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In 2021, wildfires, arguments continue to rageIn 2021, wildfires, arguments continue to rage

Water Lines: The unhealthy state of our national forests has led to wildfires that threaten the reliability of water for tens of millions of Americans.

Dan Keppen

September 14, 2021

3 Min Read
Oregon Department of Forestry

As wildfires in the West have literally destroyed communities and displaced tens of thousands of residents, a debate is raging over the causes of those fires and what can be done to reduce future wildfire risk and protect at-risk communities.

As of Sept. 10, 77 large fires and complexes were burning. So far, over 5.3 million acres have burned this year, according to the National Interagency Fire Center.

The unhealthy state of our national forests, which were initially reserved specifically to protect water resources, has led to catastrophic wildfires that threaten the reliability, volume, and quality of water for tens of millions of Americans, along with the wildlife, recreational, and multi-purpose values of these lands.

Much of the recent media coverage on the fires raging in Northern California has featured commentary from politicians, environmental activists and academics who point to climate change as the driving factor behind the fires that have forced tens of thousands of Westerners to flee their homes.

Climate change concerns may certainly be shared by some rural Westerners who live in once-thriving timber dependent communities. However, there is also a growing frustration that forest management – or rather, the perceived lack of management by federal agencies, driven in part by environmental litigation – fails to get the attention it deserves in many media accounts of the current Western wildfire infernos.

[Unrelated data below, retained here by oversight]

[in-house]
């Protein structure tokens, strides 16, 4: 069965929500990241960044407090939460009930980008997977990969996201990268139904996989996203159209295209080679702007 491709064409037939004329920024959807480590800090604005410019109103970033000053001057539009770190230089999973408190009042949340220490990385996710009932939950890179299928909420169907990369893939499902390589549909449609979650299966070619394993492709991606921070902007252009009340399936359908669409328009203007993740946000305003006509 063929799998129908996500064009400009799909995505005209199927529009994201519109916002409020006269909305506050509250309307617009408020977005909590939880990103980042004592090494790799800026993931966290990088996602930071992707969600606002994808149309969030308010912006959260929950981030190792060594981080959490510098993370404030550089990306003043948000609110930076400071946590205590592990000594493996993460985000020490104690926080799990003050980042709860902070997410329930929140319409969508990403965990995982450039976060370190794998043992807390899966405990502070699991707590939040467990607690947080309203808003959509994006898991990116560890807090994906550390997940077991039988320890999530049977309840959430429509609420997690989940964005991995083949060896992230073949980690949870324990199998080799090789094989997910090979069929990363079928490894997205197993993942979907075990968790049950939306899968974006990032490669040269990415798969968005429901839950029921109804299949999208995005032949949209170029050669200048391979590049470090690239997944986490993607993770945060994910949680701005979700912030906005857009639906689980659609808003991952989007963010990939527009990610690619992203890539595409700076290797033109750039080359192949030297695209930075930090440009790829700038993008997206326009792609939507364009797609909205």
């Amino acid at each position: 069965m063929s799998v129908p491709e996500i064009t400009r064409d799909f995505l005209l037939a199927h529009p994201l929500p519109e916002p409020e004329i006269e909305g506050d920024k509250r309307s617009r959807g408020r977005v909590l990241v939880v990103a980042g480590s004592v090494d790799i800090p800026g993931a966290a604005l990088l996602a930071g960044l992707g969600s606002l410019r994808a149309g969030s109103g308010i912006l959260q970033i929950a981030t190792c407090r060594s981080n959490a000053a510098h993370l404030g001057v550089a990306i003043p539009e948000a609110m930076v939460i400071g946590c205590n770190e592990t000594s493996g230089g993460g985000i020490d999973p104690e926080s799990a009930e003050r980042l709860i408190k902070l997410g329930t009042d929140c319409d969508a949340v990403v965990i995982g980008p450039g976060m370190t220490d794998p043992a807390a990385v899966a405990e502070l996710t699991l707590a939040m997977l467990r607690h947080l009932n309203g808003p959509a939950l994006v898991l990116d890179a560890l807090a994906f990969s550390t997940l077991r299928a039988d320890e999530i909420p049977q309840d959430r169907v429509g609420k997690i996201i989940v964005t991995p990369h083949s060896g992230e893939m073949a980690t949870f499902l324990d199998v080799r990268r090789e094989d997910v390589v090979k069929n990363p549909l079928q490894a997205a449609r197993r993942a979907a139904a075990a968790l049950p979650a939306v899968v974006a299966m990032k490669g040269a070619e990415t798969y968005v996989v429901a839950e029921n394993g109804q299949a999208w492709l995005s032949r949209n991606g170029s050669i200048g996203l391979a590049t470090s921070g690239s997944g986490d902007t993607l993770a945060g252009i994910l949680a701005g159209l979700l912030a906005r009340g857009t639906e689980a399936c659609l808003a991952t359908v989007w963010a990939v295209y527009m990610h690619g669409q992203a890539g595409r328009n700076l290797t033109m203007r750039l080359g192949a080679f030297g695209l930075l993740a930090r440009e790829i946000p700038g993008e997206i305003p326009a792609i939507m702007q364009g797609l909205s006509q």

Some of us who live in rural Western communities who have watched the condition of federal forests deteriorate in recent decades have a different perspective. We have witnessed how federal forest management actions have been hampered in recent decades, in part due to environmental lawsuits initiated by activist groups like the Sierra Club.

Fortunately, there appears to be growing recognition of the importance of active forest management.

In Congress, there are several bills that have been introduced, intended to facilitate responsible forest management. One of those is the Resilient Federal Forests Act, introduced by  Rep. Bruce Westerman (R-Ark.). This bill – supported by 85 organizations, including the Family Farm Alliance - would help address the environmental and economic threats of catastrophic wildfires.

A Facebook public group called “The Sierra Club is destroying our forests” has now grown to include 15,000 members. 

Closer to the ground, the University of Idaho’s C. Scott Green, in his “Letter from the President”, recently wrote about a fire that swept through a portion of Moscow Mountain. After the smoke cleared, students from the U of I Fire Science and Ecology program witnessed the results of the ongoing thinning work they had undertaken for landowners over the past three years. Much of the mountainside showed scorched trees where the fire crowned. In places they had cut small diameter trees and cleared the trees to grow 15 to 20 feet apart, the fire had not torched the trees.

As President Green noted, that truly is “hands-on learning”.

It’s something we need to see more if we truly want to restore the health of our Western watersheds.

Keppen is executive director of the Family Farm Alliance.

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